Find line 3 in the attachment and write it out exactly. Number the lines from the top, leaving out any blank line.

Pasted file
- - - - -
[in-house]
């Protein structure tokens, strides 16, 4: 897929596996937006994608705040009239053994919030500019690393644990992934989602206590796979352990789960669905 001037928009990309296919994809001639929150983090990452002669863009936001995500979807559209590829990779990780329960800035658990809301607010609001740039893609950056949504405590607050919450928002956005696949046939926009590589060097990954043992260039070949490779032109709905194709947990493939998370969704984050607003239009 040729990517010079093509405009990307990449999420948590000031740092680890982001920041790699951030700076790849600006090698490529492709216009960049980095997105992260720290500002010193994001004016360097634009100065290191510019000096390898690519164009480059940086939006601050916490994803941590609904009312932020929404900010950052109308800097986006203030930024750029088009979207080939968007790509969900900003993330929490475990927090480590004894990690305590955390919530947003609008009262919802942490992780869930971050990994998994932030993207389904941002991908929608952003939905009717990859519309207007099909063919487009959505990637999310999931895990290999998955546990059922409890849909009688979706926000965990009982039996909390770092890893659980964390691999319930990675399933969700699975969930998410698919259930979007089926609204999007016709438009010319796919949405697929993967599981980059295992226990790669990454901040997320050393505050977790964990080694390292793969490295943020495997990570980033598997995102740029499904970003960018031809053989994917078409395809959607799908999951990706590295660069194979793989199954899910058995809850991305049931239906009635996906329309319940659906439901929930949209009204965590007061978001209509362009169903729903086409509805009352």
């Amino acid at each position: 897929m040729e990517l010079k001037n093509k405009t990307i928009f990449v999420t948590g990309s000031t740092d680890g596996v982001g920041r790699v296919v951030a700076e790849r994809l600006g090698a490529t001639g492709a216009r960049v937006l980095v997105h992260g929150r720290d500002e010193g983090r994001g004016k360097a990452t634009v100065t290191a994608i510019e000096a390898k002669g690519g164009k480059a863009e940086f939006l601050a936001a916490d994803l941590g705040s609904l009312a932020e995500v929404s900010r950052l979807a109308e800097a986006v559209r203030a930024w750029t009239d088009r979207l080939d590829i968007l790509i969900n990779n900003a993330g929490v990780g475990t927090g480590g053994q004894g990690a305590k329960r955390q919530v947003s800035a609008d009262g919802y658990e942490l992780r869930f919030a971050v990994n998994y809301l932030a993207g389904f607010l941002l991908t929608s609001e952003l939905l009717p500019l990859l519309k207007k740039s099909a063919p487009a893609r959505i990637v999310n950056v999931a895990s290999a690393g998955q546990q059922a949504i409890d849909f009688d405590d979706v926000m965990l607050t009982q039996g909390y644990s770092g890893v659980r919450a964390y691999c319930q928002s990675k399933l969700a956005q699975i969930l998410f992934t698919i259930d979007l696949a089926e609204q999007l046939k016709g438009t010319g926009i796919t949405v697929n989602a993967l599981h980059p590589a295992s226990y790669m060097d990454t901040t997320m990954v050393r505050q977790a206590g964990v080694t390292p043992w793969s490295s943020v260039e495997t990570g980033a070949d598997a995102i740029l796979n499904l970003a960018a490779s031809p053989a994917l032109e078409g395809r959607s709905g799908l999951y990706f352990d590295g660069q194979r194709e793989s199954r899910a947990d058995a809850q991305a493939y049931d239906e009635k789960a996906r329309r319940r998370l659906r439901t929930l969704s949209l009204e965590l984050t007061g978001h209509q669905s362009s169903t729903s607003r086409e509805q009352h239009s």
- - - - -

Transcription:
């Amino acid at each position: 897929m040729e990517l010079k001037n093509k405009t990307i928009f990449v999420t948590g990309s000031t740092d680890g596996v982001g920041r790699v296919v951030a700076e790849r994809l600006g090698a490529t001639g492709a216009r960049v937006l980095v997105h992260g929150r720290d500002e010193g983090r994001g004016k360097a990452t634009v100065t290191a994608i510019e000096a390898k002669g690519g164009k480059a863009e940086f939006l601050a936001a916490d994803l941590g705040s609904l009312a932020e995500v929404s900010r950052l979807a109308e800097a986006v559209r203030a930024w750029t009239d088009r979207l080939d590829i968007l790509i969900n990779n900003a993330g929490v990780g475990t927090g480590g053994q004894g990690a305590k329960r955390q919530v947003s800035a609008d009262g919802y658990e942490l992780r869930f919030a971050v990994n998994y809301l932030a993207g389904f607010l941002l991908t929608s609001e952003l939905l009717p500019l990859l519309k207007k740039s099909a063919p487009a893609r959505i990637v999310n950056v999931a895990s290999a690393g998955q546990q059922a949504i409890d849909f009688d405590d979706v926000m965990l607050t009982q039996g909390y644990s770092g890893v659980r919450a964390y691999c319930q928002s990675k399933l969700a956005q699975i969930l998410f992934t698919i259930d979007l696949a089926e609204q999007l046939k016709g438009t010319g926009i796919t949405v697929n989602a993967l599981h980059p590589a295992s226990y790669m060097d990454t901040t997320m990954v050393r505050q977790a206590g964990v080694t390292p043992w793969s490295s943020v260039e495997t990570g980033a070949d598997a995102i740029l796979n499904l970003a960018a490779s031809p053989a994917l032109e078409g395809r959607s709905g799908l999951y990706f352990d590295g660069q194979r194709e793989s199954r899910a947990d058995a809850q991305a493939y049931d239906e009635k789960a996906r329309r319940r998370l659906r439901t929930l969704s949209l009204e965590l984050t007061g978001h209509q669905s362009s169903t729903s607003r086409e509805q009352h239009s």